Articles to help you discover the wonders of the Universe

Constellation Guide

Written By on

327 words, estimated reading time 2 minutes.

Constellation guide to the 88 official constellations which divide up the sky. These constellations are used to help navigate the celestial sphere. The Constellations are patterns in the sky which have been to invented and have deep mythology behind them. Constellations cover massive areas in the sky and as such are very easy to find.

Observational Astronomy Series
  1. Tips for Getting Started in Astronomy
  2. Dark Eye Adaption - How We See In the Dark
  3. Light Pollution
  4. Using Star Charts and Measuring Distance
  5. Constellation Guide
  6. Binocular Astronomy
  7. Moon Watching - How to Observe the Moon
  8. Buying Your First Telescope
  9. Your First Night With Your First Telescope
  10. Sky Orientation through a Telescope
  11. Polar Alignment of an Equatorial Telescope Mount
  12. Useful Astronomy Filters for Astrophotography

Canis Minor

The Little Dog

Canis Minor is one of the 88 modern constellations, and was also in Ptolemy's list of 48 constellations.

Constellation Guide Canis Minor

Canis Minor is a small constellation mainly consisting of the two stars. Procyon is the eighth brightest star in the night sky. Procyon means 'anterior dog' in Greek, as it rises before the Dog Star, Sirius, of Canis Major.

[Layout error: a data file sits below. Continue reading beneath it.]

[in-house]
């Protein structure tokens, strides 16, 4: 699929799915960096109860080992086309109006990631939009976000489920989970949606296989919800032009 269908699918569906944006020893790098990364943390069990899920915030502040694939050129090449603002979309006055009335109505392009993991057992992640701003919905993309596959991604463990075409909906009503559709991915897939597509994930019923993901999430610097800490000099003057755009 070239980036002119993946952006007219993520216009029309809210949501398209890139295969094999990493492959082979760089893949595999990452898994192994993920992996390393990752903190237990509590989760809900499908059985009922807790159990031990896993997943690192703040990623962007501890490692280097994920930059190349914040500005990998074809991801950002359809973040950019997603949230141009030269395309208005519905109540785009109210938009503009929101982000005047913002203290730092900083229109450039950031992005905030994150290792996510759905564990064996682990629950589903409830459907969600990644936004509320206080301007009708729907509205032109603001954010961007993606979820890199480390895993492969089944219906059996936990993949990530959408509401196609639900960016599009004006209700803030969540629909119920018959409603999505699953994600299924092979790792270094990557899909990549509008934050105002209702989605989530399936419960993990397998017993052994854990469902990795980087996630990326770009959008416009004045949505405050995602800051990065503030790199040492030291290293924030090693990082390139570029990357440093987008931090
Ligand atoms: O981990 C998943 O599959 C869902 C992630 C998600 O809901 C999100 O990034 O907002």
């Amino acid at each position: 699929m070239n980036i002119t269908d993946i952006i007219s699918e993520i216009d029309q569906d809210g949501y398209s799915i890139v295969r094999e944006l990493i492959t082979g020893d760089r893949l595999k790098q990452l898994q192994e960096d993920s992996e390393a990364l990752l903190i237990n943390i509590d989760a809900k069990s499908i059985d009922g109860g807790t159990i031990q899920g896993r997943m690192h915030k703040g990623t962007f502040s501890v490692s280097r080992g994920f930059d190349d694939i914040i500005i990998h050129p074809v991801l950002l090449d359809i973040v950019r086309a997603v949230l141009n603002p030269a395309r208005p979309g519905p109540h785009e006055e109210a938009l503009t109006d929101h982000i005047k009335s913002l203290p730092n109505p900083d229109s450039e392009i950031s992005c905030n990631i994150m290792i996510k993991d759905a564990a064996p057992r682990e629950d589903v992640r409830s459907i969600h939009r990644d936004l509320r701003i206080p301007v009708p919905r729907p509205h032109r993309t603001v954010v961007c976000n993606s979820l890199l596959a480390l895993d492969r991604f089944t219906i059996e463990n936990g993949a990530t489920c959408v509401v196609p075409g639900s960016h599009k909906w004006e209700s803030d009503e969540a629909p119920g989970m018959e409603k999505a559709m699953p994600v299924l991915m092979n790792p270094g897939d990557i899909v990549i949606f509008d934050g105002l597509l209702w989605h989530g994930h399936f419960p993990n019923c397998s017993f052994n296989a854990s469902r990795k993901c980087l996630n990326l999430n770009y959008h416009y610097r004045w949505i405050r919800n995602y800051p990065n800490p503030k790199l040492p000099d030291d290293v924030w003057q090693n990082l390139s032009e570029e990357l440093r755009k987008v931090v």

Canis Minor Mythology

Canis Minor was considered to be the smaller of the two hunting dogs of Orion. However, the ancient Greeks did not recognize it as a distinct constellation, and thus originally only considered Orion to have had one dog.

Notable Objects in Canis Minor

There are no objects of note in the constellation of Canis Minor.

Photos of Canis Minor

I have no photos of Canis Minor yet.

Constellations

Northern Circumpolar Constellations

These constellations can be viewed all year round in the Northern hemisphere as they move in a counterclockwise direction around the north celestial pole without setting or dipping below the horizon.

Northern Spring Constellations

These Northern constellations are best viewed around the spring months. The rest of the year the constellation will not rise during the night.

Northern Summer Constellations

These Northern constellations are best viewed around the summer months. The rest of the year the constellation will not rise during the night.

Northern Autumn Constellations

These Northern constellations are best viewed around the autumn months. The rest of the year the constellation will not rise during the night.

Northern Winter Constellations

These Northern constellations are best viewed around the winter months. The rest of the year the constellation will not rise during the night.

Last updated on: Wednesday 24th January 2018

 

Comments

There are no comments for this post. Be the first!

 

Leave a Reply

Your email address will not be published.





If you find something abusive or that does not comply with our terms or guidelines please flag it as inappropriate.

Copyright © 2001-2018 Tim Trott, all rights reserved. Web Design by Azulia Designs

This web page is licensed for your personal, private, non-commercial use only.

Disclaimer, Privacy & LegalSitemapContact Me